But do you really know or care anything at all about this issue, or are you just being antagonistic? I take it from your last paragraph that you're just being antagonistic. Well, go ahead. All comments are welcome.

  6. Anon, I find it interesting that you went with an argument paralleling treatment of animals with treatment of people; usually an animal rights advocate using such an argument is lambasted for "equating" humans and animals. Shall I take it from your argument that you consider humans and animals morally equivalent entities?

    And it may seem strange to you that animal rights activists advocate spaying and neutering pets; after all, it is clear human interference into the life of an animal. However, the more humane solution to pet overpopulation (creating urban environments with enough space, food, and shelter to allow animals to thrive) does not appear possible.

    And so most prominent animal welfare organizations, such as PETA and the Humane Society, advocate spaying and neutering pets. It is pretty standard for animal welfare organizations and advocates (like Bob Barker!) to promote spaying and neutering as an effort to control the pet population.


  7. Let me explain why the comparison between human overpopulation and pet overpopulation is a faulty comparison. When humans are overpopulated, we don't round them up, confine them in a prison, and euthanize them if they are not adopted. We do that with animals. So we shouldn't talk about pet overpopulation and human overpopulation as if they are the same thing; they are clearly not. Society is already using a method to deal with animal overpopulation (euthanization) that it would never use to deal with human overpopulation (at least I hope it wouldn't!).

    Spaying and neutering of pets offers an alternative to confining then euthanizing; human overpopulation, while a problem, does not require such an alternative, because we are not currently confining and euthanizing people.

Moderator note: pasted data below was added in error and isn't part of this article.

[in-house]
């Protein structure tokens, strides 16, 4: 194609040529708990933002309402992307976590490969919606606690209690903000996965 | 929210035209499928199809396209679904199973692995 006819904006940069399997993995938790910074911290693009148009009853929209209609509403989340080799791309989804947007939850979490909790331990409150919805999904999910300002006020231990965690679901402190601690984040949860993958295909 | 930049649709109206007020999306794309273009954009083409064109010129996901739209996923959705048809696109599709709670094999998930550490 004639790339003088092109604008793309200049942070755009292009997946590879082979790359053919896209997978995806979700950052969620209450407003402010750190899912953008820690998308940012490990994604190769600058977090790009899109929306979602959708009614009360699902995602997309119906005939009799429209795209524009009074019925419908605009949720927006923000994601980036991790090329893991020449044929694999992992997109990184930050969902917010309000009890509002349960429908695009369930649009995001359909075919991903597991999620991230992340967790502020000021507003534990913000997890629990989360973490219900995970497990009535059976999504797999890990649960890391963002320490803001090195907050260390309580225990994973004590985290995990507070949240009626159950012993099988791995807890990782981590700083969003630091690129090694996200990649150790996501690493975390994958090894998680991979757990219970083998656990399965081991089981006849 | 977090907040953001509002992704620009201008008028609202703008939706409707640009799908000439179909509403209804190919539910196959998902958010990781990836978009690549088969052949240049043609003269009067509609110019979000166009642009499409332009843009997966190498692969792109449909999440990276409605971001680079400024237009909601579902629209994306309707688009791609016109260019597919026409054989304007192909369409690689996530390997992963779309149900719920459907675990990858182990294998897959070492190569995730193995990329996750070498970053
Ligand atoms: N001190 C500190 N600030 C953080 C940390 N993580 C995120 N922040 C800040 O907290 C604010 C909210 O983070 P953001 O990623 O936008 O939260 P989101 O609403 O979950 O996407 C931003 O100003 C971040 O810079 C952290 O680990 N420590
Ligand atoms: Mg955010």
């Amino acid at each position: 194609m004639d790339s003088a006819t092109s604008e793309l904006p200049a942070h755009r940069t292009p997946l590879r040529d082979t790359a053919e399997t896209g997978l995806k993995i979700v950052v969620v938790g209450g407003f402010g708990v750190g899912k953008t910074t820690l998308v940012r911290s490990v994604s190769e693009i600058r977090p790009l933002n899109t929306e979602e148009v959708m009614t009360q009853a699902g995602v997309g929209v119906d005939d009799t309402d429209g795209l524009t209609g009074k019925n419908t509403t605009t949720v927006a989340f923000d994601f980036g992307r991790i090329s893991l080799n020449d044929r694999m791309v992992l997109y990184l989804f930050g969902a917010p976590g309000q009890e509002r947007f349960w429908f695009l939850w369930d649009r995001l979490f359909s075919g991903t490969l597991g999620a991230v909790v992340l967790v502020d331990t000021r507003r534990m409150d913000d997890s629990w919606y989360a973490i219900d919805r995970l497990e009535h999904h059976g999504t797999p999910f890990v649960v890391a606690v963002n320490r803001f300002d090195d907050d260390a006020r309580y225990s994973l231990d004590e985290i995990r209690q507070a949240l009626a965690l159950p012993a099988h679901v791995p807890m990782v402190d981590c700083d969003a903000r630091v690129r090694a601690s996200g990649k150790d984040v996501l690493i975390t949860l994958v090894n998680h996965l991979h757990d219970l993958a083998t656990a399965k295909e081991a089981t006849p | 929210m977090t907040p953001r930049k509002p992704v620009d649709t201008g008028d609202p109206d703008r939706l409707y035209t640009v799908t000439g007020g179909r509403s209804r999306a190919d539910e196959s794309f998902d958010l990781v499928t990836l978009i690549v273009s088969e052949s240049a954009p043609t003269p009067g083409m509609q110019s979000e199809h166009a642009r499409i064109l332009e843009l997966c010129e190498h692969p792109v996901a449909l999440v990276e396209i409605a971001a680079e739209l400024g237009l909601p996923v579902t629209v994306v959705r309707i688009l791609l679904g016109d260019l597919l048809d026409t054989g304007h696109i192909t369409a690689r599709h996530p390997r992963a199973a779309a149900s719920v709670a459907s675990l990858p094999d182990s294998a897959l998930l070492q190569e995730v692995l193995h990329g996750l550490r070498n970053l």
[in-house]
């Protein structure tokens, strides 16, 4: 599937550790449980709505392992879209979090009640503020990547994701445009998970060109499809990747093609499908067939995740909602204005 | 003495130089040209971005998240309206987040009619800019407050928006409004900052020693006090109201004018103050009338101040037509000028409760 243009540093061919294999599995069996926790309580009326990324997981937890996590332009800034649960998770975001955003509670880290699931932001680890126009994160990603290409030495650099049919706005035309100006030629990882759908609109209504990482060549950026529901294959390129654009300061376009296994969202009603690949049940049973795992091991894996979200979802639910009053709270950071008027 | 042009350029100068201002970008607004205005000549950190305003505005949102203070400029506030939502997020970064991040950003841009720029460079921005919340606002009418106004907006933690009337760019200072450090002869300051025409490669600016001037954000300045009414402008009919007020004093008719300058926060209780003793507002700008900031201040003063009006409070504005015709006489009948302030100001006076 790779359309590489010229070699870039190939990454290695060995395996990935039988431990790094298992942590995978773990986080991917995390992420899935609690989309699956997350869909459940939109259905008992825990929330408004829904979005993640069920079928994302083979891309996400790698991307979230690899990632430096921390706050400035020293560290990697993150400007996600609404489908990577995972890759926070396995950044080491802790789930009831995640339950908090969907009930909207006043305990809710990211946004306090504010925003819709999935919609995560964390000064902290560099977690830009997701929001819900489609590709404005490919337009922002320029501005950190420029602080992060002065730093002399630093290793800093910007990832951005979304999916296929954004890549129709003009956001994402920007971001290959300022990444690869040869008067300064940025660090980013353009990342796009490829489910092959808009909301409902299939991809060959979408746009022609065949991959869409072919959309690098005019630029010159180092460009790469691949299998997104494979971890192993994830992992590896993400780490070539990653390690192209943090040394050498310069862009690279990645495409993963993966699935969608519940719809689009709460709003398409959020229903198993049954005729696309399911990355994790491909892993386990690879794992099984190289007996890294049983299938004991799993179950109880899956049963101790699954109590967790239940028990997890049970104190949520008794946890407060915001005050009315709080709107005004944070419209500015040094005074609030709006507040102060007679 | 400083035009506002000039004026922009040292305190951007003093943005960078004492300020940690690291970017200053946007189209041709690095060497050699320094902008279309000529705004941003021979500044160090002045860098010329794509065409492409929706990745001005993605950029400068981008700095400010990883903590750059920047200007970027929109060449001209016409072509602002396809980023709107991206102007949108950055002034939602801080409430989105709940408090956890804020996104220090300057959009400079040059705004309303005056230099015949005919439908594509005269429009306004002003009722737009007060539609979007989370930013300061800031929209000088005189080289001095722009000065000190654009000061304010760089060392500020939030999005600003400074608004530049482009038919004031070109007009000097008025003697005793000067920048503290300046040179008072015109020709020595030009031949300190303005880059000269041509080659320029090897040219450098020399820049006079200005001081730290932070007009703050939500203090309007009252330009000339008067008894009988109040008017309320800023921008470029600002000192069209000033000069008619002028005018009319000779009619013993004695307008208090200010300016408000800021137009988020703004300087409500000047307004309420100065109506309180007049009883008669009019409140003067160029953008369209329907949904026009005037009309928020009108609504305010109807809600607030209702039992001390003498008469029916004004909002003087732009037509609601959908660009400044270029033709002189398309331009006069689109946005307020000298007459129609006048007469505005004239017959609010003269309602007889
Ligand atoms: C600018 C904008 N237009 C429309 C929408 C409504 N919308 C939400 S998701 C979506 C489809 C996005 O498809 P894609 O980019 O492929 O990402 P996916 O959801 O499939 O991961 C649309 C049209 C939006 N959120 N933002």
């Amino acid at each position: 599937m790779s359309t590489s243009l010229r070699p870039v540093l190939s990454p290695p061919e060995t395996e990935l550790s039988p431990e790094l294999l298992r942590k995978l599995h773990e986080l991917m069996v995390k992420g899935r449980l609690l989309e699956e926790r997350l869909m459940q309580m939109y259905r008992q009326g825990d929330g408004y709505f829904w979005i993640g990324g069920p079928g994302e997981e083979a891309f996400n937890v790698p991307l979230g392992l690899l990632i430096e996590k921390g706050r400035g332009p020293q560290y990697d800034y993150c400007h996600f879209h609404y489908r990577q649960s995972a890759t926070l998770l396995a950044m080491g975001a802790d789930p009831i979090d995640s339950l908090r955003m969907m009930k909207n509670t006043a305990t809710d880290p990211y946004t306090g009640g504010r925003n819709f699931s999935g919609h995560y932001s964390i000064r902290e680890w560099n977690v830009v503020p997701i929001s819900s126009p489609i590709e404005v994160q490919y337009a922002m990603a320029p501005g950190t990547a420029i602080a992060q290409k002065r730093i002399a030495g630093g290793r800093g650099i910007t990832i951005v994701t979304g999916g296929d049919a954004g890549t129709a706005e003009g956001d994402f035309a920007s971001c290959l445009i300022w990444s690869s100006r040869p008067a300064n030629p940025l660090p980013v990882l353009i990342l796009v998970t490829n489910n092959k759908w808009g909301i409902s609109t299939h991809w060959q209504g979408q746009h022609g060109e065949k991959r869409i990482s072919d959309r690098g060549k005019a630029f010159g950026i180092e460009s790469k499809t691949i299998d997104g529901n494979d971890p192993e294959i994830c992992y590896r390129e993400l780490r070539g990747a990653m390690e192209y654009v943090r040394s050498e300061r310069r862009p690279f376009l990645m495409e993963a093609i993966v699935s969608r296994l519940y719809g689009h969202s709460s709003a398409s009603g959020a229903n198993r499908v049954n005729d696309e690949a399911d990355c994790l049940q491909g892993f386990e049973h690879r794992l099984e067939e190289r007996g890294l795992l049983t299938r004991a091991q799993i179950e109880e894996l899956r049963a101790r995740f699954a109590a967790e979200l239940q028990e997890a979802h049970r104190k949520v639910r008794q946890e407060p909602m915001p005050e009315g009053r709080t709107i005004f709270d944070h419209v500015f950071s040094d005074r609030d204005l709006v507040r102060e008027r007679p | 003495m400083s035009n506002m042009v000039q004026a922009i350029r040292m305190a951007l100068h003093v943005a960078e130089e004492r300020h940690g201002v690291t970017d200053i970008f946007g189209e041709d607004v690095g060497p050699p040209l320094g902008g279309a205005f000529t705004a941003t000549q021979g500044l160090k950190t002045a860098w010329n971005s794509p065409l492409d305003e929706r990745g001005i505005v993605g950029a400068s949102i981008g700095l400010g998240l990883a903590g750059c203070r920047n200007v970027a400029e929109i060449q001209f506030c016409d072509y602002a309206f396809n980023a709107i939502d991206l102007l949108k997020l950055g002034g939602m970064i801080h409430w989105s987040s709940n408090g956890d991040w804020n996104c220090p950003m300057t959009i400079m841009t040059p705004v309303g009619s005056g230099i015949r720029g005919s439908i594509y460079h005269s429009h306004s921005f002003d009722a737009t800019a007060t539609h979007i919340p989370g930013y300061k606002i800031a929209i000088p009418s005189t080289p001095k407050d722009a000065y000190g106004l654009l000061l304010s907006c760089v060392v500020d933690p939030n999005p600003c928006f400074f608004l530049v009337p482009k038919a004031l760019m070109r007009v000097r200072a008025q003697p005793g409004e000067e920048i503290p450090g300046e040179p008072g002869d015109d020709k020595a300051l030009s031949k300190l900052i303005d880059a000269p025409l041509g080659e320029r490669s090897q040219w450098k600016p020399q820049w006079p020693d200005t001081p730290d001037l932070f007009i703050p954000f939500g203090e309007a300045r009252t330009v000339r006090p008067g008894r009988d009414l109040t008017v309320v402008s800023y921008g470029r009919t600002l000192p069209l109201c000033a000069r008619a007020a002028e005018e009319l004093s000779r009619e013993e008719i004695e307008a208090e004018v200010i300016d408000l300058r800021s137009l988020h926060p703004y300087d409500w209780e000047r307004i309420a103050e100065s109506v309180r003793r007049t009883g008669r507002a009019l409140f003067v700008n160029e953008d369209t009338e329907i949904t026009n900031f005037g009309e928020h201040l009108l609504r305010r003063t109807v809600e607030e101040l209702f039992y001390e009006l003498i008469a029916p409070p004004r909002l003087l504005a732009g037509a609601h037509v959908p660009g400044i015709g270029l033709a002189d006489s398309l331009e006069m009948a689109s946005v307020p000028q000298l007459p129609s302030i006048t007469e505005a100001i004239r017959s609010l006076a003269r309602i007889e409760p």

Furthermore, anon, if you have an alternative method for dealing with the problem of pet overpopulation, I'm sure a lot of people would love to hear it. There are some alternatives (encouraging people to adopt pets from shelters rather than breeders, for example, or encouraging more people to adopt pets), but these are only partial solutions. If you have another solution that elimanate the need for either spaying/neutering or euthanization, I would be happy to hear it.

  8. Anonymous10:39 PM

    Animals and People are moral equivalent in my opinion and therefore unless one is willing to subject their kids to having their testicles surgically removed against their demands then they should not do the same to animals. Fact is animals aren't threating our ecosystem with their overpopulation, humans and their dominance of the land is causing the problem. It isn't that their is a population boom of animals it is their natural environment has been shrunk down further and further as humans "own" the land.

    Animal activists should be against spaying and neutering and for alternative options of caring for pets and making sure they arent euthanized...perhaps a natural refuge place where animals could be released and allowed to be set free.

  9. Anon 8, I mostly agree with you: it's the human encroachment into nature that is the problem, not animal encroachment into our cities (I was rather sad when St. Paul had a controlled hunting to cut down the wild deer population in Battle Creek park a few years ago. Why were the deer a problem?).

    Perhaps I'm more utilitarian than idealist here: other solutions don't seem possible or plausible right now (I don't think funding for such a refuge is a priority right now), so as a practical matter I, like many animal welfare advocates, support spaying and neutering. The reality is thousands of unwanted animals are euthanized. Spaying/neutering is a solution to limit/prevent this. I would support such a refuge if it were likely.